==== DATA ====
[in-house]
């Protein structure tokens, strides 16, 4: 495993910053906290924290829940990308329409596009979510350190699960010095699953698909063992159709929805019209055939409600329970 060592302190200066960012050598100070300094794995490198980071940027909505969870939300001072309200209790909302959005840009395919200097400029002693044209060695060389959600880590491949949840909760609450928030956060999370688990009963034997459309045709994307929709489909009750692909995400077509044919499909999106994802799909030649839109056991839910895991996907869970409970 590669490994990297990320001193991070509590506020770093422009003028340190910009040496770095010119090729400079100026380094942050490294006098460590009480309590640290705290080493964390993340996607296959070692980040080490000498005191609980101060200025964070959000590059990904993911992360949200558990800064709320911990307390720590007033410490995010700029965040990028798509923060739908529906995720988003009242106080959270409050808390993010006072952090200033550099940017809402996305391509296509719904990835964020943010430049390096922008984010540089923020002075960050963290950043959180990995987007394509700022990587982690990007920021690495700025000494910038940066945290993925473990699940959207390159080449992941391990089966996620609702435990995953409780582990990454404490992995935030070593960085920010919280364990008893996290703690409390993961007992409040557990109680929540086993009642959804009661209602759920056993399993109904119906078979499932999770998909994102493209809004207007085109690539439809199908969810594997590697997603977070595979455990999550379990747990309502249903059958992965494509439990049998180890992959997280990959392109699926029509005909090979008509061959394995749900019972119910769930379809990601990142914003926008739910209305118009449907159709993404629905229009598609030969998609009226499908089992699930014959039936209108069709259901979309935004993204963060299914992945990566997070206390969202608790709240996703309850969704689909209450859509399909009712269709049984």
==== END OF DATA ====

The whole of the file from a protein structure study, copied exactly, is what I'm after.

[in-house]
């Protein structure tokens, strides 16, 4: 495993910053906290924290829940990308329409596009979510350190699960010095699953698909063992159709929805019209055939409600329970 060592302190200066960012050598100070300094794995490198980071940027909505969870939300001072309200209790909302959005840009395919200097400029002693044209060695060389959600880590491949949840909760609450928030956060999370688990009963034997459309045709994307929709489909009750692909995400077509044919499909999106994802799909030649839109056991839910895991996907869970409970 590669490994990297990320001193991070509590506020770093422009003028340190910009040496770095010119090729400079100026380094942050490294006098460590009480309590640290705290080493964390993340996607296959070692980040080490000498005191609980101060200025964070959000590059990904993911992360949200558990800064709320911990307390720590007033410490995010700029965040990028798509923060739908529906995720988003009242106080959270409050808390993010006072952090200033550099940017809402996305391509296509719904990835964020943010430049390096922008984010540089923020002075960050963290950043959180990995987007394509700022990587982690990007920021690495700025000494910038940066945290993925473990699940959207390159080449992941391990089966996620609702435990995953409780582990990454404490992995935030070593960085920010919280364990008893996290703690409390993961007992409040557990109680929540086993009642959804009661209602759920056993399993109904119906078979499932999770998909994102493209809004207007085109690539439809199908969810594997590697997603977070595979455990999550379990747990309502249903059958992965494509439990049998180890992959997280990959392109699926029509005909090979008509061959394995749900019972119910769930379809990601990142914003926008739910209305118009449907159709993404629905229009598609030969998609009226499908089992699930014959039936209108069709259901979309935004993204963060299914992945990566997070206390969202608790709240996703309850969704689909209450859509399909009712269709049984």